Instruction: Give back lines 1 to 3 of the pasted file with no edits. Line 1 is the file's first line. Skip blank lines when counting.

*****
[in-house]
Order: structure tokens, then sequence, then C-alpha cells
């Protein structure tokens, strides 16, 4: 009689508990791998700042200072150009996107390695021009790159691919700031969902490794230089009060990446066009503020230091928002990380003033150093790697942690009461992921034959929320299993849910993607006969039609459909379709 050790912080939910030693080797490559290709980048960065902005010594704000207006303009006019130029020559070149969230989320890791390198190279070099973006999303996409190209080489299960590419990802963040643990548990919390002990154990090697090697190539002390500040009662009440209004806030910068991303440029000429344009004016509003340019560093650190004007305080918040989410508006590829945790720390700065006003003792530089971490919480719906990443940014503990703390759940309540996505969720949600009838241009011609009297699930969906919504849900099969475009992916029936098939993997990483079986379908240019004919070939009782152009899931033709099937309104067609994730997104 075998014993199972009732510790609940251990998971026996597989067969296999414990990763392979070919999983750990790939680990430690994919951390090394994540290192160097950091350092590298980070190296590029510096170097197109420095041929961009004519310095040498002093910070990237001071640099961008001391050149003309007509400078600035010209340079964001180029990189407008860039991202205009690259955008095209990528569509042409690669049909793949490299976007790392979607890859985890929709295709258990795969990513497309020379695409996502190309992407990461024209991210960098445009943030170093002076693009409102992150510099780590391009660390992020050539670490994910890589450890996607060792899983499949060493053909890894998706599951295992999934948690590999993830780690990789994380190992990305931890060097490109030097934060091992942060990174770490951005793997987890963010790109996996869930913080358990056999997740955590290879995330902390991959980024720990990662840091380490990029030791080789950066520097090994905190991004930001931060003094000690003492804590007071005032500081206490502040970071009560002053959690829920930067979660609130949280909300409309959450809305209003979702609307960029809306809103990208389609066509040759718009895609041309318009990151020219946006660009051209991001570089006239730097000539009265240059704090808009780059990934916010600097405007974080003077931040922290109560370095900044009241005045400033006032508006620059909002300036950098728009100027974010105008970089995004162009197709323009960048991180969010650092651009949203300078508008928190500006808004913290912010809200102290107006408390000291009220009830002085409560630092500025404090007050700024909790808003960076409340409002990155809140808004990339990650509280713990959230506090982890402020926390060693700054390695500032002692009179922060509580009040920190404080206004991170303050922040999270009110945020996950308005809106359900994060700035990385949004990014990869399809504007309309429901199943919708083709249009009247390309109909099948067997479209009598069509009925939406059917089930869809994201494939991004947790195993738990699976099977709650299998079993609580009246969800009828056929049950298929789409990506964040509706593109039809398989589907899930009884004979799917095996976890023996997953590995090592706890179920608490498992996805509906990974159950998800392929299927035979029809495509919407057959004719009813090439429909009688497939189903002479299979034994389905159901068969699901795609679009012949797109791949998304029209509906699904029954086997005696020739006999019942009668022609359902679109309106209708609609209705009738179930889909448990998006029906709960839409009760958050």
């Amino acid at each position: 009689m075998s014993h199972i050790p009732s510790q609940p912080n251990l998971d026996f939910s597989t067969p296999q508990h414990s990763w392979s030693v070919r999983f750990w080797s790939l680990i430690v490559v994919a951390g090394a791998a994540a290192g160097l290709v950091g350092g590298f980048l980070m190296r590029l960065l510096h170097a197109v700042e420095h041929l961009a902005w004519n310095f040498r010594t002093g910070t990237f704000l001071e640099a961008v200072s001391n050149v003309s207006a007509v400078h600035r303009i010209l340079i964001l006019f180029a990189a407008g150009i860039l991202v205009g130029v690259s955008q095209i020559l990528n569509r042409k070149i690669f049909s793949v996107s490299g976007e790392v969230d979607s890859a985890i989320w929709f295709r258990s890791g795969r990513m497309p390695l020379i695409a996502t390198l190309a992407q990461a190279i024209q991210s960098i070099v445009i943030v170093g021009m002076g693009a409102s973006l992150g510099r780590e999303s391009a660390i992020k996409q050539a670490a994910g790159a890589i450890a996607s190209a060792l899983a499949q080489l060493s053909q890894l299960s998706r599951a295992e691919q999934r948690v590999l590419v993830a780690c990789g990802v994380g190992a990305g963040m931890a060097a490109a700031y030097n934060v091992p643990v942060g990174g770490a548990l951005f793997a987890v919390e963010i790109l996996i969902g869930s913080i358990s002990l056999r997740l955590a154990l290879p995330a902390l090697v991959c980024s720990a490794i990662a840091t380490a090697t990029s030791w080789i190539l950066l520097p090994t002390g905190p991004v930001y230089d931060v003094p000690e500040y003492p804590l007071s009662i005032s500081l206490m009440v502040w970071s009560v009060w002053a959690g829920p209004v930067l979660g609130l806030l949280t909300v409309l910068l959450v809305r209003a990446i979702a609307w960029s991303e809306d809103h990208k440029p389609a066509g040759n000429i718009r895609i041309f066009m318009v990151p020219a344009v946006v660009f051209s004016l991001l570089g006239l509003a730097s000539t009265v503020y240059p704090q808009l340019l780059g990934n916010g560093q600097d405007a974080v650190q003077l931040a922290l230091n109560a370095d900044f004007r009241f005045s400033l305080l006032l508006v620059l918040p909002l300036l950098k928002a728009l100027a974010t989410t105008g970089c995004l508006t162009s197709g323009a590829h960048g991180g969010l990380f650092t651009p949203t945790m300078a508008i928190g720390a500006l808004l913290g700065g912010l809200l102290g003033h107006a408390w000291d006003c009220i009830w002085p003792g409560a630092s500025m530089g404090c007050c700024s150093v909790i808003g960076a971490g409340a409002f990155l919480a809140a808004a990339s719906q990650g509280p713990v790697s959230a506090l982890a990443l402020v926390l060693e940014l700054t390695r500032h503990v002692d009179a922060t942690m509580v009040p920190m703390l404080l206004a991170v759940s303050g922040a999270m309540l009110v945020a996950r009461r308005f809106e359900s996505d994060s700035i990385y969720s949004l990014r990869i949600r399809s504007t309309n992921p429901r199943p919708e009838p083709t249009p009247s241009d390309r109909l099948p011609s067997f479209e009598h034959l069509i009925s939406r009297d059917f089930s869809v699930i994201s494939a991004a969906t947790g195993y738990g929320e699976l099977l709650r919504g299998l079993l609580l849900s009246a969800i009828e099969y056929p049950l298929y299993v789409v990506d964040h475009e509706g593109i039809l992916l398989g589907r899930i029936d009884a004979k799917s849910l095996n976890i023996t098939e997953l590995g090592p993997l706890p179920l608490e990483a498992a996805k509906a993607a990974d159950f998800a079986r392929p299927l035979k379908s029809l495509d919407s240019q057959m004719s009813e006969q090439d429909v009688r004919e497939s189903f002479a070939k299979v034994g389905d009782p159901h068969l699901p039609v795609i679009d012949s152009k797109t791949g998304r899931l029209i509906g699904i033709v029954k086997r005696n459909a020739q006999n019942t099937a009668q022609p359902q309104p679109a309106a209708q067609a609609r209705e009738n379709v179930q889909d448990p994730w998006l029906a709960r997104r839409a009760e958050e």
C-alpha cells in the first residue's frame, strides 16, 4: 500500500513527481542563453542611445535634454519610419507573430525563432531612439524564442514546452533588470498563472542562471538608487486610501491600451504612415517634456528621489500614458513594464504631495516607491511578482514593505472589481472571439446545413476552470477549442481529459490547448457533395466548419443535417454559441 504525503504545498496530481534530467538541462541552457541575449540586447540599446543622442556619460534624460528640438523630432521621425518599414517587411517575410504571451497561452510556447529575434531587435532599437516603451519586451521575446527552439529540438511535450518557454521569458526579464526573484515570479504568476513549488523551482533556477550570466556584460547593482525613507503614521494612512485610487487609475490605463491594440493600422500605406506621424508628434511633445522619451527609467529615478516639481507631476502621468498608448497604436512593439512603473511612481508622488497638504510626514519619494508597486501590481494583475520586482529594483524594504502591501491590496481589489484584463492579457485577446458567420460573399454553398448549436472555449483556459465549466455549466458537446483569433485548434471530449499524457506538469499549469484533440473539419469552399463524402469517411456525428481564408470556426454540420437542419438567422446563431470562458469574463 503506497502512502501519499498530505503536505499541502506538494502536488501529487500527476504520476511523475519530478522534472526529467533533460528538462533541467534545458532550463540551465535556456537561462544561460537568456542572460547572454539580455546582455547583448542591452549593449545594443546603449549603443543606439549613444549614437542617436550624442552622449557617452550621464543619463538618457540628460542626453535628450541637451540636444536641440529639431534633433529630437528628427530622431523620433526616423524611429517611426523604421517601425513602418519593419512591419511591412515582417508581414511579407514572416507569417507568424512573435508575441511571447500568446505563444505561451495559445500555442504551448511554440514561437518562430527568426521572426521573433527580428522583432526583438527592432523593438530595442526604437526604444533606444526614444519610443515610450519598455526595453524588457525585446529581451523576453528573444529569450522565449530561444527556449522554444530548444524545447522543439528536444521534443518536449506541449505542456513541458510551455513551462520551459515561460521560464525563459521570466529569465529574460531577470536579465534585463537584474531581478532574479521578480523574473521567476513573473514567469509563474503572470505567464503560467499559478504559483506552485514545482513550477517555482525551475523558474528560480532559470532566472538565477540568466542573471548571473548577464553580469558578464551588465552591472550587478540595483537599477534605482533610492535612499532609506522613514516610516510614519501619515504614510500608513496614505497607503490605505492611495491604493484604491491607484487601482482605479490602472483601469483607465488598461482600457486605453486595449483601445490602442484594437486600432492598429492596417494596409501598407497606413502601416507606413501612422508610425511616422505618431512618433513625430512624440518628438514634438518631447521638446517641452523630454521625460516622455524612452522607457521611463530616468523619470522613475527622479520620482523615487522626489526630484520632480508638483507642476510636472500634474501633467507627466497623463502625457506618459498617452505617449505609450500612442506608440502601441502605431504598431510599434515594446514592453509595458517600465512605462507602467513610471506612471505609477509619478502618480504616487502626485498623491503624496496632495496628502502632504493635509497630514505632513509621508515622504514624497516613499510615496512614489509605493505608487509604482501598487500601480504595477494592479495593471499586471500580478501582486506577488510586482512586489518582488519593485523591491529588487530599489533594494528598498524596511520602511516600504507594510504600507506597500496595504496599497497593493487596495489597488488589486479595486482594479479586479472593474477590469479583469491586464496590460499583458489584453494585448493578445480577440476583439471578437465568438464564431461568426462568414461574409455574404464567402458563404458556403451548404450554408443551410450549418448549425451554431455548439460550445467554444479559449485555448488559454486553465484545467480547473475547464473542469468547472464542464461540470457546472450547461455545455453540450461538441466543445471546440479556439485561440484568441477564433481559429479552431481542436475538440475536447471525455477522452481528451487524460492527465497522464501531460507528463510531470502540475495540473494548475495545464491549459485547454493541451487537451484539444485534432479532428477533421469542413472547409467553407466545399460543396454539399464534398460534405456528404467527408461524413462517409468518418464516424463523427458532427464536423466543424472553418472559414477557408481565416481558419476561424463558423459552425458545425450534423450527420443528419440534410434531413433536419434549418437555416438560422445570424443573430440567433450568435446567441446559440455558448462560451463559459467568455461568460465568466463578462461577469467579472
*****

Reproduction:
[in-house]
Order: structure tokens, then sequence, then C-alpha cells
């Protein structure tokens, strides 16, 4: 009689508990791998700042200072150009996107390695021009790159691919700031969902490794230089009060990446066009503020230091928002990380003033150093790697942690009461992921034959929320299993849910993607006969039609459909379709 050790912080939910030693080797490559290709980048960065902005010594704000207006303009006019130029020559070149969230989320890791390198190279070099973006999303996409190209080489299960590419990802963040643990548990919390002990154990090697090697190539002390500040009662009440209004806030910068991303440029000429344009004016509003340019560093650190004007305080918040989410508006590829945790720390700065006003003792530089971490919480719906990443940014503990703390759940309540996505969720949600009838241009011609009297699930969906919504849900099969475009992916029936098939993997990483079986379908240019004919070939009782152009899931033709099937309104067609994730997104 075998014993199972009732510790609940251990998971026996597989067969296999414990990763392979070919999983750990790939680990430690994919951390090394994540290192160097950091350092590298980070190296590029510096170097197109420095041929961009004519310095040498002093910070990237001071640099961008001391050149003309007509400078600035010209340079964001180029990189407008860039991202205009690259955008095209990528569509042409690669049909793949490299976007790392979607890859985890929709295709258990795969990513497309020379695409996502190309992407990461024209991210960098445009943030170093002076693009409102992150510099780590391009660390992020050539670490994910890589450890996607060792899983499949060493053909890894998706599951295992999934948690590999993830780690990789994380190992990305931890060097490109030097934060091992942060990174770490951005793997987890963010790109996996869930913080358990056999997740955590290879995330902390991959980024720990990662840091380490990029030791080789950066520097090994905190991004930001931060003094000690003492804590007071005032500081206490502040970071009560002053959690829920930067979660609130949280909300409309959450809305209003979702609307960029809306809103990208389609066509040759718009895609041309318009990151020219946006660009051209991001570089006239730097000539009265240059704090808009780059990934916010600097405007974080003077931040922290109560370095900044009241005045400033006032508006620059909002300036950098728009100027974010105008970089995004162009197709323009960048991180969010650092651009949203300078508008928190500006808004913290912010809200102290107006408390000291009220009830002085409560630092500025404090007050700024909790808003960076409340409002990155809140808004990339990650509280713990959230506090982890402020926390060693700054390695500032002692009179922060509580009040920190404080206004991170303050922040999270009110945020996950308005809106359900994060700035990385949004990014990869399809504007309309429901199943919708083709249009009247390309109909099948067997479209009598069509009925939406059917089930869809994201494939991004947790195993738990699976099977709650299998079993609580009246969800009828056929049950298929789409990506964040509706593109039809398989589907899930009884004979799917095996976890023996997953590995090592706890179920608490498992996805509906990974159950998800392929299927035979029809495509919407057959004719009813090439429909009688497939189903002479299979034994389905159901068969699901795609679009012949797109791949998304029209509906699904029954086997005696020739006999019942009668022609359902679109309106209708609609209705009738179930889909448990998006029906709960839409009760958050």